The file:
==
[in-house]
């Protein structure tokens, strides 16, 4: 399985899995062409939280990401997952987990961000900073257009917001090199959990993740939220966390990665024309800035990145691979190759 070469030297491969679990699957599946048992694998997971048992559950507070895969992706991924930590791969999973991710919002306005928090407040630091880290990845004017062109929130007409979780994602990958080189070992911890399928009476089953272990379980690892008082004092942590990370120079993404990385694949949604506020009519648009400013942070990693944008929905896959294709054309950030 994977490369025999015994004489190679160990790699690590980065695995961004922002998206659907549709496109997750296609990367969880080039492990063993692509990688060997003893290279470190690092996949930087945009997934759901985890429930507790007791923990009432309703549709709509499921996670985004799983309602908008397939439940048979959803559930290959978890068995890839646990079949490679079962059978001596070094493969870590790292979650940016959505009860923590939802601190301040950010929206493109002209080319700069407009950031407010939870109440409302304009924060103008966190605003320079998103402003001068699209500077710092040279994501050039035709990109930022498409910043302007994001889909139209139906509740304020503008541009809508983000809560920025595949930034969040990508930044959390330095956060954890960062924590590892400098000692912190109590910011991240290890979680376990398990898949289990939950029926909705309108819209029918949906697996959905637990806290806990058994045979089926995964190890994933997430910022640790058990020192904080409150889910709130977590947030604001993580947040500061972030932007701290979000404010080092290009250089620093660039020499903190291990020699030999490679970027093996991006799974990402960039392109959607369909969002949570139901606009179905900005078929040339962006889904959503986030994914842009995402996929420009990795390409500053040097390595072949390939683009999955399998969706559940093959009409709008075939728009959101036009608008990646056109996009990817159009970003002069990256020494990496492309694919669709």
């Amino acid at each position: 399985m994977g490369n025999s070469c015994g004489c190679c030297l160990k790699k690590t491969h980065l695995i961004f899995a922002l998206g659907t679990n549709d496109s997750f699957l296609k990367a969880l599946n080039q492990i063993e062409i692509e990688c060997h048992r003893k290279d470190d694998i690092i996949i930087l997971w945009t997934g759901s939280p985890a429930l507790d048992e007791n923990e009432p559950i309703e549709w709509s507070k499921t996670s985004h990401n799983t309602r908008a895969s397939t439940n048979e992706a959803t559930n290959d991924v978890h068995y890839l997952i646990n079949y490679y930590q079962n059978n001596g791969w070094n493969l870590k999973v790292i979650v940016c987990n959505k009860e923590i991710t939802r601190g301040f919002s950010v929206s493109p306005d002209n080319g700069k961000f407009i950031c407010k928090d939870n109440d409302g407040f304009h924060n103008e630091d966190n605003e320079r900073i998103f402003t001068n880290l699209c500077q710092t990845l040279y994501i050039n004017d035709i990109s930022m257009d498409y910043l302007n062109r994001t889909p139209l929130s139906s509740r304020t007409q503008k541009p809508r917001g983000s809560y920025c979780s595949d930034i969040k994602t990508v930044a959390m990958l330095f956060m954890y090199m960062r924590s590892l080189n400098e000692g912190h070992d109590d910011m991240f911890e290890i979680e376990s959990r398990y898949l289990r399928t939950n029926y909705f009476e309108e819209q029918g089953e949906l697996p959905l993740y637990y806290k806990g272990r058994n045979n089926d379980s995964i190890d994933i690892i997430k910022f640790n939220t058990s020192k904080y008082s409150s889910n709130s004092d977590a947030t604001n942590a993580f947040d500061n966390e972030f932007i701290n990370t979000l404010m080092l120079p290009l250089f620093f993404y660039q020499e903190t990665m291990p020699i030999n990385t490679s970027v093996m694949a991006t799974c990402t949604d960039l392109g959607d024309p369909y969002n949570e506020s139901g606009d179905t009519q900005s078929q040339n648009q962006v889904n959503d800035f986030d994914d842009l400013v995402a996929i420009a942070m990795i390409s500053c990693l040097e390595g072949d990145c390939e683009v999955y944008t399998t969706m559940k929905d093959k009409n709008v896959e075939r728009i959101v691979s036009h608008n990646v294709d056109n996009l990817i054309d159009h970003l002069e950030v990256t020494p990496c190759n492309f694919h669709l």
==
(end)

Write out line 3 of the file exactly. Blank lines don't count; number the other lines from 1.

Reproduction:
């Amino acid at each position: 399985m994977g490369n025999s070469c015994g004489c190679c030297l160990k790699k690590t491969h980065l695995i961004f899995a922002l998206g659907t679990n549709d496109s997750f699957l296609k990367a969880l599946n080039q492990i063993e062409i692509e990688c060997h048992r003893k290279d470190d694998i690092i996949i930087l997971w945009t997934g759901s939280p985890a429930l507790d048992e007791n923990e009432p559950i309703e549709w709509s507070k499921t996670s985004h990401n799983t309602r908008a895969s397939t439940n048979e992706a959803t559930n290959d991924v978890h068995y890839l997952i646990n079949y490679y930590q079962n059978n001596g791969w070094n493969l870590k999973v790292i979650v940016c987990n959505k009860e923590i991710t939802r601190g301040f919002s950010v929206s493109p306005d002209n080319g700069k961000f407009i950031c407010k928090d939870n109440d409302g407040f304009h924060n103008e630091d966190n605003e320079r900073i998103f402003t001068n880290l699209c500077q710092t990845l040279y994501i050039n004017d035709i990109s930022m257009d498409y910043l302007n062109r994001t889909p139209l929130s139906s509740r304020t007409q503008k541009p809508r917001g983000s809560y920025c979780s595949d930034i969040k994602t990508v930044a959390m990958l330095f956060m954890y090199m960062r924590s590892l080189n400098e000692g912190h070992d109590d910011m991240f911890e290890i979680e376990s959990r398990y898949l289990r399928t939950n029926y909705f009476e309108e819209q029918g089953e949906l697996p959905l993740y637990y806290k806990g272990r058994n045979n089926d379980s995964i190890d994933i690892i997430k910022f640790n939220t058990s020192k904080y008082s409150s889910n709130s004092d977590a947030t604001n942590a993580f947040d500061n966390e972030f932007i701290n990370t979000l404010m080092l120079p290009l250089f620093f993404y660039q020499e903190t990665m291990p020699i030999n990385t490679s970027v093996m694949a991006t799974c990402t949604d960039l392109g959607d024309p369909y969002n949570e506020s139901g606009d179905t009519q900005s078929q040339n648009q962006v889904n959503d800035f986030d994914d842009l400013v995402a996929i420009a942070m990795i390409s500053c990693l040097e390595g072949d990145c390939e683009v999955y944008t399998t969706m559940k929905d093959k009409n709008v896959e075939r728009i959101v691979s036009h608008n990646v294709d056109n996009l990817i054309d159009h970003l002069e950030v990256t020494p990496c190759n492309f694919h669709l």